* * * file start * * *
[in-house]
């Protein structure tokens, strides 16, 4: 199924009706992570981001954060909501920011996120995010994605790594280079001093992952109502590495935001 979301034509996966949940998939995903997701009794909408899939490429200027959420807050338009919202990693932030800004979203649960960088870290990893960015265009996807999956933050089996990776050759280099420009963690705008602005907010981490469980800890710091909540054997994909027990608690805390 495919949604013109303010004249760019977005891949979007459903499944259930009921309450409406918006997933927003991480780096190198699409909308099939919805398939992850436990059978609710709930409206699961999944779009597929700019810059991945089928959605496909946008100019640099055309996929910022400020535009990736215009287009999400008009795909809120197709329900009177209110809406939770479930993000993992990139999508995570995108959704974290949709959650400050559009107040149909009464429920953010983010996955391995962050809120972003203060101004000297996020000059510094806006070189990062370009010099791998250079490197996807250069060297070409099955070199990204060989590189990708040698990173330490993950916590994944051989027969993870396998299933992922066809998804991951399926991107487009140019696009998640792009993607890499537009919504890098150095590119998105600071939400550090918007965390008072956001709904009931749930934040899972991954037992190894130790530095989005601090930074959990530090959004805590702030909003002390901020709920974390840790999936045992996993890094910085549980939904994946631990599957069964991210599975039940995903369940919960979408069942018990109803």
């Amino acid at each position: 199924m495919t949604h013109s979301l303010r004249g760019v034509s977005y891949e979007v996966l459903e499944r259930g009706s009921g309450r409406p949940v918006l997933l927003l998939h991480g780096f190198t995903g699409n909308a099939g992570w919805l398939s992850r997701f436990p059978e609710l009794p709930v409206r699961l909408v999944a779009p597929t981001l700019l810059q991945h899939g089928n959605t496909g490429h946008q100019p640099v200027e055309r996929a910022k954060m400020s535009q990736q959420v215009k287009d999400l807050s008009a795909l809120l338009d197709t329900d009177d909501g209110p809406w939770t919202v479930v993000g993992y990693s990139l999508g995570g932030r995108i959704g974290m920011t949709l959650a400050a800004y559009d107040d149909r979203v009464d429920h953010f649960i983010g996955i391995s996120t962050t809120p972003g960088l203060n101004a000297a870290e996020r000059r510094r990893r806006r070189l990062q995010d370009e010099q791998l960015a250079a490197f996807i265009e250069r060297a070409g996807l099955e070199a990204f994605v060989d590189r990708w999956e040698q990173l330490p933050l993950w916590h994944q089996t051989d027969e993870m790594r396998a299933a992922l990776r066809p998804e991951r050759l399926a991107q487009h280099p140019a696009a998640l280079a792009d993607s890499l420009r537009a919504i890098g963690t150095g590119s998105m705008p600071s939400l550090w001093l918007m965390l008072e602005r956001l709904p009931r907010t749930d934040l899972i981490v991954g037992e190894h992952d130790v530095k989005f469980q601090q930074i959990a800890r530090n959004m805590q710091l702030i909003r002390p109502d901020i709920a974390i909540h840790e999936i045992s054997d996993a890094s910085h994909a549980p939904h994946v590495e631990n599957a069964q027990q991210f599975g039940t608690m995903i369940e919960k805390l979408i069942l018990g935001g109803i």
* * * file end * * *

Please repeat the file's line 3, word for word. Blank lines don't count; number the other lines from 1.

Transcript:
């Amino acid at each position: 199924m495919t949604h013109s979301l303010r004249g760019v034509s977005y891949e979007v996966l459903e499944r259930g009706s009921g309450r409406p949940v918006l997933l927003l998939h991480g780096f190198t995903g699409n909308a099939g992570w919805l398939s992850r997701f436990p059978e609710l009794p709930v409206r699961l909408v999944a779009p597929t981001l700019l810059q991945h899939g089928n959605t496909g490429h946008q100019p640099v200027e055309r996929a910022k954060m400020s535009q990736q959420v215009k287009d999400l807050s008009a795909l809120l338009d197709t329900d009177d909501g209110p809406w939770t919202v479930v993000g993992y990693s990139l999508g995570g932030r995108i959704g974290m920011t949709l959650a400050a800004y559009d107040d149909r979203v009464d429920h953010f649960i983010g996955i391995s996120t962050t809120p972003g960088l203060n101004a000297a870290e996020r000059r510094r990893r806006r070189l990062q995010d370009e010099q791998l960015a250079a490197f996807i265009e250069r060297a070409g996807l099955e070199a990204f994605v060989d590189r990708w999956e040698q990173l330490p933050l993950w916590h994944q089996t051989d027969e993870m790594r396998a299933a992922l990776r066809p998804e991951r050759l399926a991107q487009h280099p140019a696009a998640l280079a792009d993607s890499l420009r537009a919504i890098g963690t150095g590119s998105m705008p600071s939400l550090w001093l918007m965390l008072e602005r956001l709904p009931r907010t749930d934040l899972i981490v991954g037992e190894h992952d130790v530095k989005f469980q601090q930074i959990a800890r530090n959004m805590q710091l702030i909003r002390p109502d901020i709920a974390i909540h840790e999936i045992s054997d996993a890094s910085h994909a549980p939904h994946v590495e631990n599957a069964q027990q991210f599975g039940t608690m995903i369940e919960k805390l979408i069942l018990g935001g109803i």